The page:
Black Widow Spider Web
Black widow spider webs are commonly found near ground level inside storage sheds or in small holes and crevices around building foundations and outdoor furniture. Inside, webs may be found in crawl spaces and basements. Webs act as retreats for spiders, traps for prey and defenses against predators.
A black widow spider's web is irregular in shape and is made of strong threads. Black widow spider webs appear uneven and tangled. In actuality, it is actually carefully planned.
The architecture of the black widow web is carefully composed of three structural levels: the uppermost portion is made of supporting threads, the central zone is made of tangle threads and the lower zone consists of vertical trap threads. Webs appear more maintained when inhabited by spiders and fall into disrepair in the arachnids' absence.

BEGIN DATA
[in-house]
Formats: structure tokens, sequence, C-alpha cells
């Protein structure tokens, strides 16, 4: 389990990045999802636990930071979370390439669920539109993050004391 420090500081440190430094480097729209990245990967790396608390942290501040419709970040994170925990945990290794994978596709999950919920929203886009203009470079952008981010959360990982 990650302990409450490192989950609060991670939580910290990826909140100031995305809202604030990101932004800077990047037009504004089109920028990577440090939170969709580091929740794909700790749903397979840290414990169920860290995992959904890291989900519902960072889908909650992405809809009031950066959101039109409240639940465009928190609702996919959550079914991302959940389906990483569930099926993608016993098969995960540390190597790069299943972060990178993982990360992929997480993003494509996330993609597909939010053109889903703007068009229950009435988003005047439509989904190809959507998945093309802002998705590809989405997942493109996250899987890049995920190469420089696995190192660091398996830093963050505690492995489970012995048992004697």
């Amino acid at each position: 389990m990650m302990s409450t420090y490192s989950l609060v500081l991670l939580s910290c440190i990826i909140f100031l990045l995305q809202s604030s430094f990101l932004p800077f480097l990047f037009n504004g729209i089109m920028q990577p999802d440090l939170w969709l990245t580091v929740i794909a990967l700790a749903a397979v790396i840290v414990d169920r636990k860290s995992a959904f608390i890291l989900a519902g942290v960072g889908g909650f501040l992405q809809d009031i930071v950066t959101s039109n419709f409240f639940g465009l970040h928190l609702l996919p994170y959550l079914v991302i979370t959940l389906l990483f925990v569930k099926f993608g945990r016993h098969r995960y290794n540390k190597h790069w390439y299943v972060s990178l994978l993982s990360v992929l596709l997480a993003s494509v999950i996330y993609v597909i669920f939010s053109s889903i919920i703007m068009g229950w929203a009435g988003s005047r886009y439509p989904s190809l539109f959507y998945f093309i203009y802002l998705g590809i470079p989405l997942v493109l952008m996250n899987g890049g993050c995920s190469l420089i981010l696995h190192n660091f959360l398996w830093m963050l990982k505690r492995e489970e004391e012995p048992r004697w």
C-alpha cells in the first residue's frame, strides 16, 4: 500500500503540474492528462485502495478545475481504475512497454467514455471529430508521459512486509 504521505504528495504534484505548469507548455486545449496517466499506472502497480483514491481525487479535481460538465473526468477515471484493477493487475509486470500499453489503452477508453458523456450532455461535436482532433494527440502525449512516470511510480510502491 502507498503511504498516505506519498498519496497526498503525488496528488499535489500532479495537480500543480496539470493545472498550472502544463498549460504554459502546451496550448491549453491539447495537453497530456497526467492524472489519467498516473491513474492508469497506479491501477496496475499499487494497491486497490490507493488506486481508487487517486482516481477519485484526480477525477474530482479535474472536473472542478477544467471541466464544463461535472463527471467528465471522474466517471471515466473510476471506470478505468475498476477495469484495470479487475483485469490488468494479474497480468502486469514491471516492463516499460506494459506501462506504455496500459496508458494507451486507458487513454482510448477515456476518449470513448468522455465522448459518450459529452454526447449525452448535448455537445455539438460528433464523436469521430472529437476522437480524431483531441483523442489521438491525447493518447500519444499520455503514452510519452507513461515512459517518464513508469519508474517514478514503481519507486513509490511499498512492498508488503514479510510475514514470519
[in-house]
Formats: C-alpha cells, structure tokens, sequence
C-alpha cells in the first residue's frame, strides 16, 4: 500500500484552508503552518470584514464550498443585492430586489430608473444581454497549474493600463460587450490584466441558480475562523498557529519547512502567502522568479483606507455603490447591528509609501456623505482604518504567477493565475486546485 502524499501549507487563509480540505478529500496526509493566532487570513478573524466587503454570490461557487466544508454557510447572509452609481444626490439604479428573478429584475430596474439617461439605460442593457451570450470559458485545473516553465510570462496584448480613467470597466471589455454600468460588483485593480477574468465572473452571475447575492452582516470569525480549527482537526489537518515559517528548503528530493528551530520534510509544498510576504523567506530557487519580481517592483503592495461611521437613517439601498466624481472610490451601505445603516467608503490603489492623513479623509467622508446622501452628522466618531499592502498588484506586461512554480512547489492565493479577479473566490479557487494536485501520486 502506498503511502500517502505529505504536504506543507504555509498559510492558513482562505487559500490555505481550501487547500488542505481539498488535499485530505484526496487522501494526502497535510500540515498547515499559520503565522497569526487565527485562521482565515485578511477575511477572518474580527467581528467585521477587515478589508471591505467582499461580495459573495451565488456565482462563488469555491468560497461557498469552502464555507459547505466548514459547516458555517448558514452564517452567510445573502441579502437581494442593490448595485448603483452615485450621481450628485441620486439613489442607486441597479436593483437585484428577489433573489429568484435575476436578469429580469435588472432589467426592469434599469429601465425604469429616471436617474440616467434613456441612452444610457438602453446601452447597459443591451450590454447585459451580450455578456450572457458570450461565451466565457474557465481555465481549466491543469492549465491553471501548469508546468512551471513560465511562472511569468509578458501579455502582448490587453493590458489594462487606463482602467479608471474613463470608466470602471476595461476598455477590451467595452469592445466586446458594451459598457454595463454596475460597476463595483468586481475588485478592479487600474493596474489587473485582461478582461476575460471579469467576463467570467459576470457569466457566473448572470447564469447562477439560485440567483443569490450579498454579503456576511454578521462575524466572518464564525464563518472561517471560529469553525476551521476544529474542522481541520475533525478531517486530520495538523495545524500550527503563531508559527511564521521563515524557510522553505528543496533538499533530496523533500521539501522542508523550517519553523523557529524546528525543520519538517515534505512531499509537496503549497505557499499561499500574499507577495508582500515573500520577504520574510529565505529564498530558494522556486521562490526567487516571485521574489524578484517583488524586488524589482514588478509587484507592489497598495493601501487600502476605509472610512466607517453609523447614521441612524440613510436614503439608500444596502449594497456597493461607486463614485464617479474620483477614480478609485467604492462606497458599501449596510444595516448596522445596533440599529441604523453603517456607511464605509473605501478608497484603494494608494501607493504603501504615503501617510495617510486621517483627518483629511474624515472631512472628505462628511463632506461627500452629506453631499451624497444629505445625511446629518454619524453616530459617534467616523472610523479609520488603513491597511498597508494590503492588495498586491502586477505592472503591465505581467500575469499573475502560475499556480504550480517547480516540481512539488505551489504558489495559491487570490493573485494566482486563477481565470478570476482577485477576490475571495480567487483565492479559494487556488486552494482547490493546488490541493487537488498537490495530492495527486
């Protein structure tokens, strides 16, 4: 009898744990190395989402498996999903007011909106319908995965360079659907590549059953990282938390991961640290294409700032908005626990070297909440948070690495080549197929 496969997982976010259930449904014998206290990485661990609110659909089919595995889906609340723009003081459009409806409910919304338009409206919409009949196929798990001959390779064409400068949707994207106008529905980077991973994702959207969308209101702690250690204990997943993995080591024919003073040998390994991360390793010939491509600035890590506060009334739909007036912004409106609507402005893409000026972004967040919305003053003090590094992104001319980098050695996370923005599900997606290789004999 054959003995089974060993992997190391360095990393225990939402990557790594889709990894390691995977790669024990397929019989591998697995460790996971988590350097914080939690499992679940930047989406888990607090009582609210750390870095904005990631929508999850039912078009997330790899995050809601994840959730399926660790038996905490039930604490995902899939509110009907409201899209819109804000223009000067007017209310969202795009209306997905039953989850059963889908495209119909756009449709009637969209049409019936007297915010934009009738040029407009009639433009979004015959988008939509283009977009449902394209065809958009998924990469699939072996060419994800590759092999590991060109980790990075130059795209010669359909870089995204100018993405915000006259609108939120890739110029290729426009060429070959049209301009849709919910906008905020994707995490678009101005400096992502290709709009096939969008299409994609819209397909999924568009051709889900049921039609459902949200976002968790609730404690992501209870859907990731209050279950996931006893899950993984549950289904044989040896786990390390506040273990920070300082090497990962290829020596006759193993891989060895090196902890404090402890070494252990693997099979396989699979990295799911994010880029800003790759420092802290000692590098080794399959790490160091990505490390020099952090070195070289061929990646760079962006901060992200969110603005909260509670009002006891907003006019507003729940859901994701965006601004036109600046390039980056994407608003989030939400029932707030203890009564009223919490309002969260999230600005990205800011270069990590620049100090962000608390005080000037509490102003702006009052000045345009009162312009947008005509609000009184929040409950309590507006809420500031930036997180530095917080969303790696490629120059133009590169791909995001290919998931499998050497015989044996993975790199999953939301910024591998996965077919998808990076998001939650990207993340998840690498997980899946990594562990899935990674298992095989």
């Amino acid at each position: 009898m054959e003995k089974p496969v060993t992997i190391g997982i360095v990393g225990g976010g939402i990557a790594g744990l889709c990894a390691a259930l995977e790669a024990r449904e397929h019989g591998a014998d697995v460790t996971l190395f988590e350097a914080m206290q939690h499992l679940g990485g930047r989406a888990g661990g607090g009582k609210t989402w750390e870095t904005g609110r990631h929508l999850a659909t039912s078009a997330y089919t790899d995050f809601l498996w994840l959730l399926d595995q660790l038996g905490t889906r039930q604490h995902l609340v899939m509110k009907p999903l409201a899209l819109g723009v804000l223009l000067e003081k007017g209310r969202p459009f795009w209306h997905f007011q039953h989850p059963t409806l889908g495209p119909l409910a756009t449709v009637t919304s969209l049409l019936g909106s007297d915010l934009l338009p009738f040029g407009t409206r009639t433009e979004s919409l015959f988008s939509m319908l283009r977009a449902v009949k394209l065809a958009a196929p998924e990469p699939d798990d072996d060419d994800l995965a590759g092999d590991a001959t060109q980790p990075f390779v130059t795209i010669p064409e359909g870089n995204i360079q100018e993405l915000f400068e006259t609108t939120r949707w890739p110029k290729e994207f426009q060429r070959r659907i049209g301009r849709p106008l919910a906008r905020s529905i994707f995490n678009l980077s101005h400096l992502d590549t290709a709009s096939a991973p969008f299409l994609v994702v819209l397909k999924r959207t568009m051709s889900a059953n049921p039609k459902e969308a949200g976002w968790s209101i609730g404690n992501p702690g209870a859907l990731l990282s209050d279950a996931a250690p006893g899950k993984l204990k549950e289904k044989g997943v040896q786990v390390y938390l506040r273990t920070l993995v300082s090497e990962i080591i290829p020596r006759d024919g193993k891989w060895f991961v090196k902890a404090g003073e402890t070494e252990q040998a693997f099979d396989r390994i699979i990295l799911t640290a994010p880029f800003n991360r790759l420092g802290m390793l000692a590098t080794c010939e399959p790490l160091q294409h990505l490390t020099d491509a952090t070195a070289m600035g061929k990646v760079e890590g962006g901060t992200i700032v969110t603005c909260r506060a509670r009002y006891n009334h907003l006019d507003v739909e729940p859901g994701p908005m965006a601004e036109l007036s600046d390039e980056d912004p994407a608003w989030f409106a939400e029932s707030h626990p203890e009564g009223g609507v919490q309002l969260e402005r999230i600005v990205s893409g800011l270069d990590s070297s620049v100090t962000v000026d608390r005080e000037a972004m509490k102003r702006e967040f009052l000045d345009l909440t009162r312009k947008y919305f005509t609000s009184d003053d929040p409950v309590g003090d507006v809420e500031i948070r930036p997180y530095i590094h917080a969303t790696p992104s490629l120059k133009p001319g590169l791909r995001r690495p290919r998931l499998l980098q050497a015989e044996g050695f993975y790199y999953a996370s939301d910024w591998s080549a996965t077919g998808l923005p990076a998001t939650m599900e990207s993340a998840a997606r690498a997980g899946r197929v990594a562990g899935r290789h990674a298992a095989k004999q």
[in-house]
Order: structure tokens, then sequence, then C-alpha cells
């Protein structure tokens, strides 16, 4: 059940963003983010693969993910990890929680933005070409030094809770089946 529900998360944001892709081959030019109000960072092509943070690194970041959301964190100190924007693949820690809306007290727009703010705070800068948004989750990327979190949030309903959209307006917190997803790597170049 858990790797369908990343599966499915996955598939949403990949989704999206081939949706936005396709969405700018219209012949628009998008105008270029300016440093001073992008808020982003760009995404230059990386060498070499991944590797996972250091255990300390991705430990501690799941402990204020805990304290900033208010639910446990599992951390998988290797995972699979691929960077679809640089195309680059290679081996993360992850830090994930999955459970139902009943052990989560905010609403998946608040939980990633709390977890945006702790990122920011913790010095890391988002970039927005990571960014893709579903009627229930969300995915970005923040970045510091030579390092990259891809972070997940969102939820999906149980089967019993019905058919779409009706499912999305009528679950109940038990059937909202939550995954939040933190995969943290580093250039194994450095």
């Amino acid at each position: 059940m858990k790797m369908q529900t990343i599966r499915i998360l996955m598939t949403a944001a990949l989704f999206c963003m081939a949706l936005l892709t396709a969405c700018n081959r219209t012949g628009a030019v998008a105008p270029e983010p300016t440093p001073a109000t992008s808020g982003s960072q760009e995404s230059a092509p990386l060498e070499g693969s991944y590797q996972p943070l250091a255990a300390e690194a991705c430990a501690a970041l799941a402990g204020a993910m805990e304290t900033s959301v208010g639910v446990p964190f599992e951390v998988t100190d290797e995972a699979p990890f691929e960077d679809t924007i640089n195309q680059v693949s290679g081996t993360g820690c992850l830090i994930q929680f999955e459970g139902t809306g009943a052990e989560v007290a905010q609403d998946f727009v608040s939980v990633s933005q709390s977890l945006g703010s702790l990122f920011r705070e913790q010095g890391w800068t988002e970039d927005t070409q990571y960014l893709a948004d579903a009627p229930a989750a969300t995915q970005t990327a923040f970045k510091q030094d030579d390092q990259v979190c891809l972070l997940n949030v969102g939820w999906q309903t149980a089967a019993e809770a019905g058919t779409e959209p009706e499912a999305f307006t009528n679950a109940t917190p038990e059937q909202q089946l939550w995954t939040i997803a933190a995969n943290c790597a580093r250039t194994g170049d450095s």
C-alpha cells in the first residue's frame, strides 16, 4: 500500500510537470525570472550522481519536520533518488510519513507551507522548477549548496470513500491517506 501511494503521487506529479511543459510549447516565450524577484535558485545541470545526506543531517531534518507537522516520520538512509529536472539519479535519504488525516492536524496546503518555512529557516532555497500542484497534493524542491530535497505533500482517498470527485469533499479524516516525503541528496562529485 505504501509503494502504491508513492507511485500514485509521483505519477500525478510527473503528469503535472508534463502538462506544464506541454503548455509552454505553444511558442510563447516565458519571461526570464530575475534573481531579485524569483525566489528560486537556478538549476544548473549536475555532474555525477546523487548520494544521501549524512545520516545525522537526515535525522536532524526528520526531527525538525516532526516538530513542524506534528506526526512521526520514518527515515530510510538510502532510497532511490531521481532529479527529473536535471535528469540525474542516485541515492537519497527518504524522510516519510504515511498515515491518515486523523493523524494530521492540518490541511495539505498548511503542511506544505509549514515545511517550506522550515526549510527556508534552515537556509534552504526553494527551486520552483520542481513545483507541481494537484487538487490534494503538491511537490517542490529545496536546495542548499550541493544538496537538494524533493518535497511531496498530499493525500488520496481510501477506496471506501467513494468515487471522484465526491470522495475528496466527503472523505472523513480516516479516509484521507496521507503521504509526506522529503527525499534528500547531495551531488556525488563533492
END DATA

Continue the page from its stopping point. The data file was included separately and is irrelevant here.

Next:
Females tend to hang upside down from their webs, allowing the red, hourglass marking on their abdomens to become visible. This marking signals danger to predators and other attackers.
These arachnids are surprisingly clumsy when not in direct contact with the web. When attacked, black widows drop from their webs to feign death.